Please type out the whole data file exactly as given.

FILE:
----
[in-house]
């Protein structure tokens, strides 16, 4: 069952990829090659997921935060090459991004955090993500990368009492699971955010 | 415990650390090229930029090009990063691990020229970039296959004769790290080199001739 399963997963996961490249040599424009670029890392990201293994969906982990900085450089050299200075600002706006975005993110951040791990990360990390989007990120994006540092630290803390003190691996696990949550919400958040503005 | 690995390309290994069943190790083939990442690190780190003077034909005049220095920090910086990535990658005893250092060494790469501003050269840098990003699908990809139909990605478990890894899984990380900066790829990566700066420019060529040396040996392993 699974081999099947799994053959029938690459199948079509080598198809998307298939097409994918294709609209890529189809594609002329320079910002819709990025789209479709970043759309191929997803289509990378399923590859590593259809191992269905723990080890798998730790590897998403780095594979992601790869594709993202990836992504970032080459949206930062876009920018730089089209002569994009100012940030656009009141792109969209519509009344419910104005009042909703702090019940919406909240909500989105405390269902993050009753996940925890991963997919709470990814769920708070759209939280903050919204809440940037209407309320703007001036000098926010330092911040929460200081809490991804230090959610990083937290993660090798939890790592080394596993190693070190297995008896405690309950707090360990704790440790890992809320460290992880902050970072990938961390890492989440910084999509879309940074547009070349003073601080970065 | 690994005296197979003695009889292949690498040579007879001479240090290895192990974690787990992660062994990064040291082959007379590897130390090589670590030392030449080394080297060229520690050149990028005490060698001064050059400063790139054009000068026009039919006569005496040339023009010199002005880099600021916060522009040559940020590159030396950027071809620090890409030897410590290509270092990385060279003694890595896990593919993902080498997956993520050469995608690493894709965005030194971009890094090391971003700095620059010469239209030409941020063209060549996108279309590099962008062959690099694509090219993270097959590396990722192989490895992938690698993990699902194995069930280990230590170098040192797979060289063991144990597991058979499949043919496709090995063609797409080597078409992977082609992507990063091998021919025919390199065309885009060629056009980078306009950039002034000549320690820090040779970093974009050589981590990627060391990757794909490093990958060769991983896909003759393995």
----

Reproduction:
[in-house]
């Protein structure tokens, strides 16, 4: 069952990829090659997921935060090459991004955090993500990368009492699971955010 | 415990650390090229930029090009990063691990020229970039296959004769790290080199001739 399963997963996961490249040599424009670029890392990201293994969906982990900085450089050299200075600002706006975005993110951040791990990360990390989007990120994006540092630290803390003190691996696990949550919400958040503005 | 690995390309290994069943190790083939990442690190780190003077034909005049220095920090910086990535990658005893250092060494790469501003050269840098990003699908990809139909990605478990890894899984990380900066790829990566700066420019060529040396040996392993 699974081999099947799994053959029938690459199948079509080598198809998307298939097409994918294709609209890529189809594609002329320079910002819709990025789209479709970043759309191929997803289509990378399923590859590593259809191992269905723990080890798998730790590897998403780095594979992601790869594709993202990836992504970032080459949206930062876009920018730089089209002569994009100012940030656009009141792109969209519509009344419910104005009042909703702090019940919406909240909500989105405390269902993050009753996940925890991963997919709470990814769920708070759209939280903050919204809440940037209407309320703007001036000098926010330092911040929460200081809490991804230090959610990083937290993660090798939890790592080394596993190693070190297995008896405690309950707090360990704790440790890992809320460290992880902050970072990938961390890492989440910084999509879309940074547009070349003073601080970065 | 690994005296197979003695009889292949690498040579007879001479240090290895192990974690787990992660062994990064040291082959007379590897130390090589670590030392030449080394080297060229520690050149990028005490060698001064050059400063790139054009000068026009039919006569005496040339023009010199002005880099600021916060522009040559940020590159030396950027071809620090890409030897410590290509270092990385060279003694890595896990593919993902080498997956993520050469995608690493894709965005030194971009890094090391971003700095620059010469239209030409941020063209060549996108279309590099962008062959690099694509090219993270097959590396990722192989490895992938690698993990699902194995069930280990230590170098040192797979060289063991144990597991058979499949043919496709090995063609797409080597078409992977082609992507990063091998021919025919390199065309885009060629056009980078306009950039002034000549320690820090040779970093974009050589981590990627060391990757794909490093990958060769991983896909003759393995």